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Tuesday, August 18, 2009
NIH to hold press telebriefing on August 26 following State-of-the-Science Conference on Family History and Improving Health
Panel will assess evidence on family health history information.
What: Following expert presentations, discussions, and weighing of evidence on August 24 and 25, the State-of-the-Science Conference panel will hold a press telebriefing to discuss their assessment of what we know and what we need to learn to effectively leverage family history information to assess disease risk and improve health outcomes.
Who: Members of the State-of-the-Science Conference panel, to be announced Monday, August 24.
When: Wednesday, August 26, 2009 at 2:00 pm Eastern Media are welcome to attend the State-of-the-Science Conference in its entirety. Information is provided below; conference registration and further details are available at http://consensus.nih.gov/2009/familyhistory.htm.
Where: The press telebriefing will be conducted via conference call. To pre-register for the telebriefing, and access other related resources, visit http://consensus.nih.gov/2009/familyhistorymedia.htm. (Pre-registration is not required, but relevant material will be e-mailed to pre-registered media prior to the telebriefing.)
Dial-In Number: 1-888-428-7458 (within the US) or 201-604-5177 (internationally)
Please call in 5 to 10 minutes prior to the start of the telebriefing. Media will be asked for name and outlet. Interested parties who are not affiliated with a media outlet may listen in, but will not be permitted to ask questions during the call.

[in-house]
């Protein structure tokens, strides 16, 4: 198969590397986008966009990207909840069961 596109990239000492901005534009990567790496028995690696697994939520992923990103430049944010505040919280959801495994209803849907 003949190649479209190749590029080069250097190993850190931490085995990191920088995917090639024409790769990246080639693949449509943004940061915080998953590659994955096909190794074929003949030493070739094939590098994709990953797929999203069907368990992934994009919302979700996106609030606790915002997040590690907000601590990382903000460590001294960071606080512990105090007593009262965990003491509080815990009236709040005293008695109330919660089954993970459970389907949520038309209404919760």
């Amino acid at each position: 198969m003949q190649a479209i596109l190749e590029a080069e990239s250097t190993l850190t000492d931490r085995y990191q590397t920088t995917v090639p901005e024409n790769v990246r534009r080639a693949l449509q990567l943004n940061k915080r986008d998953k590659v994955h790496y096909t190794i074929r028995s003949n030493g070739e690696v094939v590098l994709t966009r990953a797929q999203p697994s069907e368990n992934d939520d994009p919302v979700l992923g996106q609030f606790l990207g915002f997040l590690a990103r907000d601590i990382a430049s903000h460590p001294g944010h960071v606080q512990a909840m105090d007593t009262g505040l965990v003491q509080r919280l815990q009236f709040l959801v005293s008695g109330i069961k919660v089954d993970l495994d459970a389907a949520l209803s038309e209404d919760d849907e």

The NIH State-of-the-Science Conference on Family History and Improving Health is free and open to the public.
Monday, August 24, 2009 – 8:30 a.m. – 5:00 p.m.
Tuesday, August 25, 2009 – 8:30 a.m. – 12:00 p.m.
Wednesday, August 26, 2009 – 9:00 a.m. – 11:00 a.m.
Live and archived webcast: http://videocast.nih.gov/
All sessions will be held at the Natcher Conference Center on the NIH main campus in Bethesda, Md. Visitors to campus should plan to take Metro, as parking is limited. For information about security procedures, please see http://www.nih.gov/about/visitor/index.htm.
The conference is presented through the NIH Consensus Development Program. A fact sheet describing the conference process and additional family history resources are available at http://consensus.nih.gov/2009/familyhistorymedia.htm.
The Office of the Director, the central office at NIH, is responsible for setting policy for NIH, which includes 27 Institutes and Centers. This involves planning, managing, and coordinating the programs and activities of all NIH components. The Office of the Director also includes program offices which are responsible for stimulating specific areas of research throughout NIH. Additional information is available at http://www.nih.gov/icd/od/.
About the National Institutes of Health (NIH): NIH, the nation's medical research agency, includes 27 Institutes and Centers and is a component of the U.S. Department of Health and Human Services. NIH is the primary federal agency conducting and supporting basic, clinical, and translational medical research, and is investigating the causes, treatments, and cures for both common and rare diseases. For more information about NIH and its programs, visit www.nih.gov.
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